Upon entering high school, Alexander felt further ahead academically than many of his peers. He believes that his time at Hannah Senesh helped set him up for success. He relays, “Senesh provided me with a very individualized approach which influenced my overall passion for learning” and adds that, had he been in a bigger atmosphere, he may not have developed the same appreciation for knowledge.
Alexander, keep us posted! We’re excited to see what you do next!
During high school, Elijah recalls adhering to a strict Friday schedule. Dismissal was followed by his weekly IntegrateNYC leadership committee meeting and a hasty subway ride home for Shabbat dinner. His commitment to sitting at the Shabbat and leadership table alike stemmed from a sense of duty. “I was instilled with an obligation to contribute that I attribute to my upbringing – to the camp, the synagogue, my family, and of course to my years at Senesh.”
As a current sophomore at Cornell University, Elijah’s commitment to activism and connection to his value system has not wavered. A candidate for a bachelor’s degree in industrial and labor relations, Elijah views his current justice-related work inside and outside the classroom as central to his professional aspirations: a career in public policy. “My studies are focused on recognizing some of the greatest social and political struggles that Americans are facing today,” he explained. “I believe labor is the issue of our time, in many ways.”
Elijah’s affinity for workers’ rights and politics was bolstered during his high school years, when, to accrue mandatory community service hours, he interned for Brooklyn City Councilmember Brad Lander. After completing his community service, Elijah stayed on for two years, shadowing the councilman as he spearheaded school diversity legislation, among other initiatives. It was during a roundtable discussion hosted by Mr. Lander that Elijah encountered student activists from IntegrateNYC who were advocating for more equitable classrooms and schools in their wider New York City community. “They invited me to join them, and that was it…it was exactly what I wanted to be doing,” said Elijah.
As the Co-chair of IntegrateNYC’s Board of Directors, Elijah can elucidate the mission of the organization with ease: “IntegrateNYC is a youth-led organization advocating for integration and equity in New York City public high schools.” The need for such an organization became clear to Elijah when he began public high school, where he cultivated an awareness of New York City’s public high school landscape and started voraciously reading on the topic. “Contemporary segregation looks very different from historical segregation because it’s far more insidious. Laws mandating integration exist but there are so many factors keeping the system segregated,” Elijah explained. Elijah is immensely proud of the traction of IntegrateNYC’s messaging; the organization’s “Five R’s of Real Integration” — a framework designed by the student activists themselves — has been adopted by top city officials, high-profile advocacy groups, and governmental advisory groups alike.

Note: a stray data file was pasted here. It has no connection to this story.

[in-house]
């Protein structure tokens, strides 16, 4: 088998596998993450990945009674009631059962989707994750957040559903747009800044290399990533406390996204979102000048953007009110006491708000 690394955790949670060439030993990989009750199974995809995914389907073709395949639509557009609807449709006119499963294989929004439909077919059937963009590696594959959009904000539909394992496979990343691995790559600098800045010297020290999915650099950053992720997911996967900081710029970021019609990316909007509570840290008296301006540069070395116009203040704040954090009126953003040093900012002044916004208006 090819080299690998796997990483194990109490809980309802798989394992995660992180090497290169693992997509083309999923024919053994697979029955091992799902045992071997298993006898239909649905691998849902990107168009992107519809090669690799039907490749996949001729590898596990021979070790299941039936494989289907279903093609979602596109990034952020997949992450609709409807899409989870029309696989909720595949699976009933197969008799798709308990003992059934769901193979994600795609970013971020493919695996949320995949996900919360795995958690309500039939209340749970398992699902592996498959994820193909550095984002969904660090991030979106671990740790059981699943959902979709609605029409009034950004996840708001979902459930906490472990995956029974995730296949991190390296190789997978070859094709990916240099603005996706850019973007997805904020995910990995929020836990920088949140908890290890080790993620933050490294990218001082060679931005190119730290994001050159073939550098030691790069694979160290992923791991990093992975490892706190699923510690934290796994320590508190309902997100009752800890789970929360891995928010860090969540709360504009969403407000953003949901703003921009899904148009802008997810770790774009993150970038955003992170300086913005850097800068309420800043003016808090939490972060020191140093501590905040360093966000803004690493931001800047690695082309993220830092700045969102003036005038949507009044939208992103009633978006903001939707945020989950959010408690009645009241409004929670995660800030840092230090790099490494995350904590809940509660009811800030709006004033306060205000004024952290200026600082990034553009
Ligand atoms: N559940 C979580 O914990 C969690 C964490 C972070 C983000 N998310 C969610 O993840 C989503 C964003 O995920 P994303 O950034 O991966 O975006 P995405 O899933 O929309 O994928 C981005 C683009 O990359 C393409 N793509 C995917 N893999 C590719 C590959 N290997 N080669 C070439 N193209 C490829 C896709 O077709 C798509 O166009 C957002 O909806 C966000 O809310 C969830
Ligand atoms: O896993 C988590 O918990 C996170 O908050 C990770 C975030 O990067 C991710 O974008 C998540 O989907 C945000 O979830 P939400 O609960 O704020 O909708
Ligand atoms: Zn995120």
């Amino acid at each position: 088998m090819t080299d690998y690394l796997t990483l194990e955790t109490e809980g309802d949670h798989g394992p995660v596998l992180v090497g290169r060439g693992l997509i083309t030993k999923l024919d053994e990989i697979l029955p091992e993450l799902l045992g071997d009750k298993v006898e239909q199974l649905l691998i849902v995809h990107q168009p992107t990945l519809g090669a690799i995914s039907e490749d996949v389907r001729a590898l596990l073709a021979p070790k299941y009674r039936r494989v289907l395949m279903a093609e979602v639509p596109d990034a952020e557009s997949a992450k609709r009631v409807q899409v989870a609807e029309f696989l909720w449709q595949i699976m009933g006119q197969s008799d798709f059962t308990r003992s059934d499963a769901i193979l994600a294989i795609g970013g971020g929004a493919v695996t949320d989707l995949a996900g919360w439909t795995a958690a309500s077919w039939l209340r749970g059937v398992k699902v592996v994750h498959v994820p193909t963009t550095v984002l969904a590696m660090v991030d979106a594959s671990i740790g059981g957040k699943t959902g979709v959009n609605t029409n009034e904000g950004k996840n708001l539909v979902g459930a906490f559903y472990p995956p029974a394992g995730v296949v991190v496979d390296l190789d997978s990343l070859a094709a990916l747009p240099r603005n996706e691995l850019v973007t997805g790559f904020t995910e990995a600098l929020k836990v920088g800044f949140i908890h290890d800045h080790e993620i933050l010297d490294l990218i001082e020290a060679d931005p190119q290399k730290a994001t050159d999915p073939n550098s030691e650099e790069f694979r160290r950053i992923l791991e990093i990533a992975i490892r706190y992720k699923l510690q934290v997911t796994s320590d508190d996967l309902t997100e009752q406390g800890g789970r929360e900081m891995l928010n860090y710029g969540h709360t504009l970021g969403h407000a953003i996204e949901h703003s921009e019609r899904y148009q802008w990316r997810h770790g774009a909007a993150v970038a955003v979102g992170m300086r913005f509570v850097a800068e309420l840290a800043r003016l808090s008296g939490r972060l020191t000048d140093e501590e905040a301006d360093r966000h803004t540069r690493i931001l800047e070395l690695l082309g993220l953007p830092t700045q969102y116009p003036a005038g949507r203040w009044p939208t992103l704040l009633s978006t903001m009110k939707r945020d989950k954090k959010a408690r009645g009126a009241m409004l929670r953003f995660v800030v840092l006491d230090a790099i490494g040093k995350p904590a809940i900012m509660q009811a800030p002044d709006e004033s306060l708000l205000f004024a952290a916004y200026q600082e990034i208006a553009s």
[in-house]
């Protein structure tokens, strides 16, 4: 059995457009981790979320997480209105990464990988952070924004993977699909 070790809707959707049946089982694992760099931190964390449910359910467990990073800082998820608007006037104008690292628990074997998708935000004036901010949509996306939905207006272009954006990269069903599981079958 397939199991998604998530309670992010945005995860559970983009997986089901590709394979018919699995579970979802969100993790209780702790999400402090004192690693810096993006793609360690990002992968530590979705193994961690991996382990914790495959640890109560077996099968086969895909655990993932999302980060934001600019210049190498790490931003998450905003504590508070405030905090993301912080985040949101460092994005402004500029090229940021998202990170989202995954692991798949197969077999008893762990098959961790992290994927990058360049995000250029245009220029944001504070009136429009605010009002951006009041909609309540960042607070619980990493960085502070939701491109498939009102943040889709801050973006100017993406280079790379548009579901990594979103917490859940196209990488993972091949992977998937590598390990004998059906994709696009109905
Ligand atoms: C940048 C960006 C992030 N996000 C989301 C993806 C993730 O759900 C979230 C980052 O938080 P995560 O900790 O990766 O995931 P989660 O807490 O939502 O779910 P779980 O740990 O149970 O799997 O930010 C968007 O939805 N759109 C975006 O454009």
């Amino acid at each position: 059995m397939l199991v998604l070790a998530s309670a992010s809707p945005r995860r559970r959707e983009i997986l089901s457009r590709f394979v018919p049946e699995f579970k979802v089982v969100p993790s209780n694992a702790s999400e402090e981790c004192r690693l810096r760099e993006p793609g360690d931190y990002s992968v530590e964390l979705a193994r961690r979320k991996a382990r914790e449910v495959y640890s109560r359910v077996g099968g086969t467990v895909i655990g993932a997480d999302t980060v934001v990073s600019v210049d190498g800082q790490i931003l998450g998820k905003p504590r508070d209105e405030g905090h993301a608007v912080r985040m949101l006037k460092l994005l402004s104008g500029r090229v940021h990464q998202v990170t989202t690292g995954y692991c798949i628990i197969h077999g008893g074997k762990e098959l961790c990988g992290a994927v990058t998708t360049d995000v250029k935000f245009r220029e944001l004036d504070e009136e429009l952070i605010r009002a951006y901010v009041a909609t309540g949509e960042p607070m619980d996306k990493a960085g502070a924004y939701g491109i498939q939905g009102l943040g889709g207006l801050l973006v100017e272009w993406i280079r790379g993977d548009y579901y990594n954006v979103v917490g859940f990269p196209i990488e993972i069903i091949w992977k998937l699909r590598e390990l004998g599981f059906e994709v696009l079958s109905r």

One of the youth organization’s latest undertakings has garnered particular attention: a public hackathon to tackle the placement algorithm currently used by public high schools to match applicants with their top ranked schools. The current algorithm, IntegrateNYC argues, is color-blind, not accounting for built-in biases. Elijah is optimistic about his organization’s work to create a more equitable alternative, noting how inspiring it was to welcome a group of education and data experts to join IntegrateNYC as thought partners in the recent hackathon.
This summer, Elijah is heading back to Councilman Lander’s office as an intern, where he will be closer to his family’s Shabbat table, his IntegrateNYC team, and his home community. Reflecting on the values impressed on him by his Jewish community, Elijah notes “my upbringing was grounded in the values of the Torah…Senesh instilled in me and my classmates an appreciation of our Jewish community, of our lifelong participation in that community, and of Tikkun Olam…That concept was at the center of so many classes and the rhetoric of our teachers and administration. This was such an important foundation because it could be taken in so many directions; [my classmates and I] can all adhere to the values of Tikkun Olam and impact the world in so many different ways.”